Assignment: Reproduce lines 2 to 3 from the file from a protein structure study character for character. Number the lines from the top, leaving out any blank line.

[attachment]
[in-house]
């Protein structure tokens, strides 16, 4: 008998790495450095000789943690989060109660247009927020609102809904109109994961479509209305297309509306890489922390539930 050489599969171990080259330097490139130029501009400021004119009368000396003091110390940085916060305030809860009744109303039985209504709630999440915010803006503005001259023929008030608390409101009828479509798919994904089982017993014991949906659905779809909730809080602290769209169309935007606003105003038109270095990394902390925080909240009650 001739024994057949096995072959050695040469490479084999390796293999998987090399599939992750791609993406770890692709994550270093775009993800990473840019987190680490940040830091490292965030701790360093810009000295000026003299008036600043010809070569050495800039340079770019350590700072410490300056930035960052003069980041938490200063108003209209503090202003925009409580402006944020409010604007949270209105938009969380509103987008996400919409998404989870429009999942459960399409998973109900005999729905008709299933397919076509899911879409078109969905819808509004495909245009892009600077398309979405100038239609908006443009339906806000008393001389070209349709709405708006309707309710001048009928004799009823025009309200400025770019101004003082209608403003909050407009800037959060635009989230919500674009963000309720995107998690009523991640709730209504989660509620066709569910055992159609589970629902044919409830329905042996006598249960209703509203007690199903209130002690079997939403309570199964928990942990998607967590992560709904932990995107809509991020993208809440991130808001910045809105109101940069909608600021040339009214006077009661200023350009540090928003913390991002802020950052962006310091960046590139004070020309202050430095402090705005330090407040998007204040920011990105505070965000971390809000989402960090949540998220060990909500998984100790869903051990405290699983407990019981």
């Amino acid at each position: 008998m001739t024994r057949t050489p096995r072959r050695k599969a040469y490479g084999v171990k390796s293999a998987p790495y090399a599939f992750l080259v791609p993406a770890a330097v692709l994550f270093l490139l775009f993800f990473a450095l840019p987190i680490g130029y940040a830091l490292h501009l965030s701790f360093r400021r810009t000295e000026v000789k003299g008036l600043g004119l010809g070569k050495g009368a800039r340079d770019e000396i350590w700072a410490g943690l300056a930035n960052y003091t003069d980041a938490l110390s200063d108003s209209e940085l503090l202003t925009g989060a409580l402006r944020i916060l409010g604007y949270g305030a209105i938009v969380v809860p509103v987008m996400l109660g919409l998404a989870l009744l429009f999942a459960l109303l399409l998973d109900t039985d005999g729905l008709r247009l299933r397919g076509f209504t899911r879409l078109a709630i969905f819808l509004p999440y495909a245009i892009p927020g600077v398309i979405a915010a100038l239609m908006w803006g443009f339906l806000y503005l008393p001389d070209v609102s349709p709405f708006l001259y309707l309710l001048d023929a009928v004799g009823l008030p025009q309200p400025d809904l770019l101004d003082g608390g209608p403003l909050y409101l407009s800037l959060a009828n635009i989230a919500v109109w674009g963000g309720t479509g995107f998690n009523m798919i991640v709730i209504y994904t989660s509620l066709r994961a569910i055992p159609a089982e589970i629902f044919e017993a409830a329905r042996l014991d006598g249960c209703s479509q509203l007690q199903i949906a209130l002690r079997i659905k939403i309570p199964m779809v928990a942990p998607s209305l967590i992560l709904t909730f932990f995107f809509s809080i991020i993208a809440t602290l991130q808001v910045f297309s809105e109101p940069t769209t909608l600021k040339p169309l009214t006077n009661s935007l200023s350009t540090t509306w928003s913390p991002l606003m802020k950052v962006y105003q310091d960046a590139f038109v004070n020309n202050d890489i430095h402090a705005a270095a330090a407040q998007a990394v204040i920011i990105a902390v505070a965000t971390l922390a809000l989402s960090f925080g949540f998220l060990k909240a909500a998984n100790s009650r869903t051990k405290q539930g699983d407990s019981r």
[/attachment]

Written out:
């Protein structure tokens, strides 16, 4: 008998790495450095000789943690989060109660247009927020609102809904109109994961479509209305297309509306890489922390539930 050489599969171990080259330097490139130029501009400021004119009368000396003091110390940085916060305030809860009744109303039985209504709630999440915010803006503005001259023929008030608390409101009828479509798919994904089982017993014991949906659905779809909730809080602290769209169309935007606003105003038109270095990394902390925080909240009650 001739024994057949096995072959050695040469490479084999390796293999998987090399599939992750791609993406770890692709994550270093775009993800990473840019987190680490940040830091490292965030701790360093810009000295000026003299008036600043010809070569050495800039340079770019350590700072410490300056930035960052003069980041938490200063108003209209503090202003925009409580402006944020409010604007949270209105938009969380509103987008996400919409998404989870429009999942459960399409998973109900005999729905008709299933397919076509899911879409078109969905819808509004495909245009892009600077398309979405100038239609908006443009339906806000008393001389070209349709709405708006309707309710001048009928004799009823025009309200400025770019101004003082209608403003909050407009800037959060635009989230919500674009963000309720995107998690009523991640709730209504989660509620066709569910055992159609589970629902044919409830329905042996006598249960209703509203007690199903209130002690079997939403309570199964928990942990998607967590992560709904932990995107809509991020993208809440991130808001910045809105109101940069909608600021040339009214006077009661200023350009540090928003913390991002802020950052962006310091960046590139004070020309202050430095402090705005330090407040998007204040920011990105505070965000971390809000989402960090949540998220060990909500998984100790869903051990405290699983407990019981």
């Amino acid at each position: 008998m001739t024994r057949t050489p096995r072959r050695k599969a040469y490479g084999v171990k390796s293999a998987p790495y090399a599939f992750l080259v791609p993406a770890a330097v692709l994550f270093l490139l775009f993800f990473a450095l840019p987190i680490g130029y940040a830091l490292h501009l965030s701790f360093r400021r810009t000295e000026v000789k003299g008036l600043g004119l010809g070569k050495g009368a800039r340079d770019e000396i350590w700072a410490g943690l300056a930035n960052y003091t003069d980041a938490l110390s200063d108003s209209e940085l503090l202003t925009g989060a409580l402006r944020i916060l409010g604007y949270g305030a209105i938009v969380v809860p509103v987008m996400l109660g919409l998404a989870l009744l429009f999942a459960l109303l399409l998973d109900t039985d005999g729905l008709r247009l299933r397919g076509f209504t899911r879409l078109a709630i969905f819808l509004p999440y495909a245009i892009p927020g600077v398309i979405a915010a100038l239609m908006w803006g443009f339906l806000y503005l008393p001389d070209v609102s349709p709405f708006l001259y309707l309710l001048d023929a009928v004799g009823l008030p025009q309200p400025d809904l770019l101004d003082g608390g209608p403003l909050y409101l407009s800037l959060a009828n635009i989230a919500v109109w674009g963000g309720t479509g995107f998690n009523m798919i991640v709730i209504y994904t989660s509620l066709r994961a569910i055992p159609a089982e589970i629902f044919e017993a409830a329905r042996l014991d006598g249960c209703s479509q509203l007690q199903i949906a209130l002690r079997i659905k939403i309570p199964m779809v928990a942990p998607s209305l967590i992560l709904t909730f932990f995107f809509s809080i991020i993208a809440t602290l991130q808001v910045f297309s809105e109101p940069t769209t909608l600021k040339p169309l009214t006077n009661s935007l200023s350009t540090t509306w928003s913390p991002l606003m802020k950052v962006y105003q310091d960046a590139f038109v004070n020309n202050d890489i430095h402090a705005a270095a330090a407040q998007a990394v204040i920011i990105a902390v505070a965000t971390l922390a809000l989402s960090f925080g949540f998220l060990k909240a909500a998984n100790s009650r869903t051990k405290q539930g699983d407990s019981r």